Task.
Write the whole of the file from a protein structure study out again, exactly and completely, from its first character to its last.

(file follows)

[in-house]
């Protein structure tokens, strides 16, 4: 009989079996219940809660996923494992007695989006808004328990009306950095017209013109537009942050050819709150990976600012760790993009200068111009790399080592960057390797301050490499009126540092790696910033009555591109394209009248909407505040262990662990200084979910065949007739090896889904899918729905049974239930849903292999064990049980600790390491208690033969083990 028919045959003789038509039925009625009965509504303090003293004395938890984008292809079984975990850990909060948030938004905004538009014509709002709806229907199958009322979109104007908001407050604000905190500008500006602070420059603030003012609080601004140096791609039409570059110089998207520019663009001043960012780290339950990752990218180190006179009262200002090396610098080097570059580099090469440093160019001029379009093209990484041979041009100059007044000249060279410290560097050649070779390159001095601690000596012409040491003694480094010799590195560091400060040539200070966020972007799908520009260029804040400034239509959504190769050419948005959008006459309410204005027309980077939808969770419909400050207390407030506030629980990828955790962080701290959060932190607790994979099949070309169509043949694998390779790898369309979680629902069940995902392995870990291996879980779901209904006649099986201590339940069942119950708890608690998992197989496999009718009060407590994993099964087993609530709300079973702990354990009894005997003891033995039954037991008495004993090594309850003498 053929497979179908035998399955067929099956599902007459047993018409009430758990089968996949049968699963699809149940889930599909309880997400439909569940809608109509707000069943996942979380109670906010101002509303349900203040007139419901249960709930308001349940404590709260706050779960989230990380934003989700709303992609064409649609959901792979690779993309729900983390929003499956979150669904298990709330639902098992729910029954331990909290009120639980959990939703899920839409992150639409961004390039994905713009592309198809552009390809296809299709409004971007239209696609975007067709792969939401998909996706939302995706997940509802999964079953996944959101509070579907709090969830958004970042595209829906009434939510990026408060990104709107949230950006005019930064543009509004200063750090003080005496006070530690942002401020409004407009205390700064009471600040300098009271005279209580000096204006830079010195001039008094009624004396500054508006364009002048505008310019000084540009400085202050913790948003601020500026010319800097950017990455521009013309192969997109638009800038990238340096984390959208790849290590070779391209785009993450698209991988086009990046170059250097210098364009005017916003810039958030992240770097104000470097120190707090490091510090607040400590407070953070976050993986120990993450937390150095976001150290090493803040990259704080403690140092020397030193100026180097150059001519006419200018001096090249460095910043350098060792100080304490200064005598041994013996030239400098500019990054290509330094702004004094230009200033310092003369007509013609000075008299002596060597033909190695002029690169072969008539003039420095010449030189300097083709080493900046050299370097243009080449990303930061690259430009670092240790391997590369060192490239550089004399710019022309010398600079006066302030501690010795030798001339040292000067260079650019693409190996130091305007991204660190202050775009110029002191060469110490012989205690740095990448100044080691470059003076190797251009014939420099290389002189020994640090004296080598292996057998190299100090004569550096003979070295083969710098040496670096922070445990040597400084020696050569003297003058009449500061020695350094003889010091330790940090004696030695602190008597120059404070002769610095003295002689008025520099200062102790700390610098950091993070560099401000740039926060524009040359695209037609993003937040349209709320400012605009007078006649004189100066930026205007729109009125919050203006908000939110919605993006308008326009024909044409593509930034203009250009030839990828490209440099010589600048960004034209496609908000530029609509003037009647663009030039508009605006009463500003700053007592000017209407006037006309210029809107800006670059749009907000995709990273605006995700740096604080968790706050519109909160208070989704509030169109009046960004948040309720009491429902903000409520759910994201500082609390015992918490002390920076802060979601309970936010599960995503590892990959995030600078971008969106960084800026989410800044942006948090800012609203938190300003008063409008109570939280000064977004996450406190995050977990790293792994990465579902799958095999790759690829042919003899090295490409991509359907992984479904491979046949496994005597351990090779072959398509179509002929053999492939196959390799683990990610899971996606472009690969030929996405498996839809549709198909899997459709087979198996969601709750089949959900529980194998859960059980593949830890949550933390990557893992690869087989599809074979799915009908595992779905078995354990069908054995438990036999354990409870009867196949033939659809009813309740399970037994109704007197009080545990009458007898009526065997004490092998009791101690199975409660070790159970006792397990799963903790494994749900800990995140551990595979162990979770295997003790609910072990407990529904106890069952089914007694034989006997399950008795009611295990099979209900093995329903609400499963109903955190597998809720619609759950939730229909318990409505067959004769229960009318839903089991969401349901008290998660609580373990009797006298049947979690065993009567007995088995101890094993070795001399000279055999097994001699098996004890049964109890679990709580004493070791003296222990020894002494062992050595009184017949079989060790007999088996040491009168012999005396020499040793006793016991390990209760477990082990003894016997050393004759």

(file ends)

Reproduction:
[in-house]
């Protein structure tokens, strides 16, 4: 009989079996219940809660996923494992007695989006808004328990009306950095017209013109537009942050050819709150990976600012760790993009200068111009790399080592960057390797301050490499009126540092790696910033009555591109394209009248909407505040262990662990200084979910065949007739090896889904899918729905049974239930849903292999064990049980600790390491208690033969083990 028919045959003789038509039925009625009965509504303090003293004395938890984008292809079984975990850990909060948030938004905004538009014509709002709806229907199958009322979109104007908001407050604000905190500008500006602070420059603030003012609080601004140096791609039409570059110089998207520019663009001043960012780290339950990752990218180190006179009262200002090396610098080097570059580099090469440093160019001029379009093209990484041979041009100059007044000249060279410290560097050649070779390159001095601690000596012409040491003694480094010799590195560091400060040539200070966020972007799908520009260029804040400034239509959504190769050419948005959008006459309410204005027309980077939808969770419909400050207390407030506030629980990828955790962080701290959060932190607790994979099949070309169509043949694998390779790898369309979680629902069940995902392995870990291996879980779901209904006649099986201590339940069942119950708890608690998992197989496999009718009060407590994993099964087993609530709300079973702990354990009894005997003891033995039954037991008495004993090594309850003498 053929497979179908035998399955067929099956599902007459047993018409009430758990089968996949049968699963699809149940889930599909309880997400439909569940809608109509707000069943996942979380109670906010101002509303349900203040007139419901249960709930308001349940404590709260706050779960989230990380934003989700709303992609064409649609959901792979690779993309729900983390929003499956979150669904298990709330639902098992729910029954331990909290009120639980959990939703899920839409992150639409961004390039994905713009592309198809552009390809296809299709409004971007239209696609975007067709792969939401998909996706939302995706997940509802999964079953996944959101509070579907709090969830958004970042595209829906009434939510990026408060990104709107949230950006005019930064543009509004200063750090003080005496006070530690942002401020409004407009205390700064009471600040300098009271005279209580000096204006830079010195001039008094009624004396500054508006364009002048505008310019000084540009400085202050913790948003601020500026010319800097950017990455521009013309192969997109638009800038990238340096984390959208790849290590070779391209785009993450698209991988086009990046170059250097210098364009005017916003810039958030992240770097104000470097120190707090490091510090607040400590407070953070976050993986120990993450937390150095976001150290090493803040990259704080403690140092020397030193100026180097150059001519006419200018001096090249460095910043350098060792100080304490200064005598041994013996030239400098500019990054290509330094702004004094230009200033310092003369007509013609000075008299002596060597033909190695002029690169072969008539003039420095010449030189300097083709080493900046050299370097243009080449990303930061690259430009670092240790391997590369060192490239550089004399710019022309010398600079006066302030501690010795030798001339040292000067260079650019693409190996130091305007991204660190202050775009110029002191060469110490012989205690740095990448100044080691470059003076190797251009014939420099290389002189020994640090004296080598292996057998190299100090004569550096003979070295083969710098040496670096922070445990040597400084020696050569003297003058009449500061020695350094003889010091330790940090004696030695602190008597120059404070002769610095003295002689008025520099200062102790700390610098950091993070560099401000740039926060524009040359695209037609993003937040349209709320400012605009007078006649004189100066930026205007729109009125919050203006908000939110919605993006308008326009024909044409593509930034203009250009030839990828490209440099010589600048960004034209496609908000530029609509003037009647663009030039508009605006009463500003700053007592000017209407006037006309210029809107800006670059749009907000995709990273605006995700740096604080968790706050519109909160208070989704509030169109009046960004948040309720009491429902903000409520759910994201500082609390015992918490002390920076802060979601309970936010599960995503590892990959995030600078971008969106960084800026989410800044942006948090800012609203938190300003008063409008109570939280000064977004996450406190995050977990790293792994990465579902799958095999790759690829042919003899090295490409991509359907992984479904491979046949496994005597351990090779072959398509179509002929053999492939196959390799683990990610899971996606472009690969030929996405498996839809549709198909899997459709087979198996969601709750089949959900529980194998859960059980593949830890949550933390990557893992690869087989599809074979799915009908595992779905078995354990069908054995438990036999354990409870009867196949033939659809009813309740399970037994109704007197009080545990009458007898009526065997004490092998009791101690199975409660070790159970006792397990799963903790494994749900800990995140551990595979162990979770295997003790609910072990407990529904106890069952089914007694034989006997399950008795009611295990099979209900093995329903609400499963109903955190597998809720619609759950939730229909318990409505067959004769229960009318839903089991969401349901008290998660609580373990009797006298049947979690065993009567007995088995101890094993070795001399000279055999097994001699098996004890049964109890679990709580004493070791003296222990020894002494062992050595009184017949079989060790007999088996040491009168012999005396020499040793006793016991390990209760477990082990003894016997050393004759």